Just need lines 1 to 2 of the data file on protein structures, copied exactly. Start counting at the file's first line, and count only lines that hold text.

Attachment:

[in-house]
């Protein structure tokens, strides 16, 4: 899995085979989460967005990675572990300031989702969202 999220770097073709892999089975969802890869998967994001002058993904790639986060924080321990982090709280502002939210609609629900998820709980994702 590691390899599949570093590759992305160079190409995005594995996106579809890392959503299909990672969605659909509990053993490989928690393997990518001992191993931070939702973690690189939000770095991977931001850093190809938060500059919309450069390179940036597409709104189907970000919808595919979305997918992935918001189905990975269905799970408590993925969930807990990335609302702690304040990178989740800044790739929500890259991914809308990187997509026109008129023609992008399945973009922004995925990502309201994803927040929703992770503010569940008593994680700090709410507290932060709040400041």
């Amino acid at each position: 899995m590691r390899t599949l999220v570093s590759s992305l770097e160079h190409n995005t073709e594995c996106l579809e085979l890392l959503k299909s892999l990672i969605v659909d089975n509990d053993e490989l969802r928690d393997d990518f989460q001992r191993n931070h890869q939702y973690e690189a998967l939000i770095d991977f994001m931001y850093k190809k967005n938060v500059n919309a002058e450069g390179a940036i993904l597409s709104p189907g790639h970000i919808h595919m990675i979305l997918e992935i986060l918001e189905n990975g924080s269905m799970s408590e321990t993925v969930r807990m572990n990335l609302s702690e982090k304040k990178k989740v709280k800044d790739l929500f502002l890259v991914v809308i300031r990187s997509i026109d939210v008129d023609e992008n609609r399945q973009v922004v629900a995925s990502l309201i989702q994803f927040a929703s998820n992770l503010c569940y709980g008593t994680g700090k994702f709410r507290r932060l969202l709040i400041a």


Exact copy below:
[in-house]
């Protein structure tokens, strides 16, 4: 899995085979989460967005990675572990300031989702969202 999220770097073709892999089975969802890869998967994001002058993904790639986060924080321990982090709280502002939210609609629900998820709980994702 590691390899599949570093590759992305160079190409995005594995996106579809890392959503299909990672969605659909509990053993490989928690393997990518001992191993931070939702973690690189939000770095991977931001850093190809938060500059919309450069390179940036597409709104189907970000919808595919979305997918992935918001189905990975269905799970408590993925969930807990990335609302702690304040990178989740800044790739929500890259991914809308990187997509026109008129023609992008399945973009922004995925990502309201994803927040929703992770503010569940008593994680700090709410507290932060709040400041």